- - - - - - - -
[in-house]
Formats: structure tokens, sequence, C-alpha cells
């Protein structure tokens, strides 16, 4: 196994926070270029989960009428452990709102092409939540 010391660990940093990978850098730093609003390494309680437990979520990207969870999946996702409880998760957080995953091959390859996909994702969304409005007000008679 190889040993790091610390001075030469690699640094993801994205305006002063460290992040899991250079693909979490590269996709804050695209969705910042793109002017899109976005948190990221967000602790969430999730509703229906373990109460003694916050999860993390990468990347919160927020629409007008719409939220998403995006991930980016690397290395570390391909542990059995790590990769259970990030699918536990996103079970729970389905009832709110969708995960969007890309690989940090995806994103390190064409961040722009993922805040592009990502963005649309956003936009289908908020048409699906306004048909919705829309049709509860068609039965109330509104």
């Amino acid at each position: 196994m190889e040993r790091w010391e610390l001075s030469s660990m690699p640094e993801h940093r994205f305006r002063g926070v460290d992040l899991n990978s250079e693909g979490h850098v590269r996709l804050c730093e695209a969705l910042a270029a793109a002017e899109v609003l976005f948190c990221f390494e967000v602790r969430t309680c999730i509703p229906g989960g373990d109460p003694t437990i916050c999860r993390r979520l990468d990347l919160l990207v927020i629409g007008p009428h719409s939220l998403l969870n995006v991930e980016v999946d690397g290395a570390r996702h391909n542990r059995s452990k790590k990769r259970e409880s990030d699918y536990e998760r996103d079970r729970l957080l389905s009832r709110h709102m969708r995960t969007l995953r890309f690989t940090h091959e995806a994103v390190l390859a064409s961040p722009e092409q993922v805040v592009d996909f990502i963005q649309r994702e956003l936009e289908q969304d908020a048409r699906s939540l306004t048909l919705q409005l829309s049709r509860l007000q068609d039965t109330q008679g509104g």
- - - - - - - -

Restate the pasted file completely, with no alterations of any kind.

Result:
[in-house]
Formats: structure tokens, sequence, C-alpha cells
């Protein structure tokens, strides 16, 4: 196994926070270029989960009428452990709102092409939540 010391660990940093990978850098730093609003390494309680437990979520990207969870999946996702409880998760957080995953091959390859996909994702969304409005007000008679 190889040993790091610390001075030469690699640094993801994205305006002063460290992040899991250079693909979490590269996709804050695209969705910042793109002017899109976005948190990221967000602790969430999730509703229906373990109460003694916050999860993390990468990347919160927020629409007008719409939220998403995006991930980016690397290395570390391909542990059995790590990769259970990030699918536990996103079970729970389905009832709110969708995960969007890309690989940090995806994103390190064409961040722009993922805040592009990502963005649309956003936009289908908020048409699906306004048909919705829309049709509860068609039965109330509104």
């Amino acid at each position: 196994m190889e040993r790091w010391e610390l001075s030469s660990m690699p640094e993801h940093r994205f305006r002063g926070v460290d992040l899991n990978s250079e693909g979490h850098v590269r996709l804050c730093e695209a969705l910042a270029a793109a002017e899109v609003l976005f948190c990221f390494e967000v602790r969430t309680c999730i509703p229906g989960g373990d109460p003694t437990i916050c999860r993390r979520l990468d990347l919160l990207v927020i629409g007008p009428h719409s939220l998403l969870n995006v991930e980016v999946d690397g290395a570390r996702h391909n542990r059995s452990k790590k990769r259970e409880s990030d699918y536990e998760r996103d079970r729970l957080l389905s009832r709110h709102m969708r995960t969007l995953r890309f690989t940090h091959e995806a994103v390190l390859a064409s961040p722009e092409q993922v805040v592009d996909f990502i963005q649309r994702e956003l936009e289908q969304d908020a048409r699906s939540l306004t048909l919705q409005l829309s049709r509860l007000q068609d039965t109330q008679g509104g």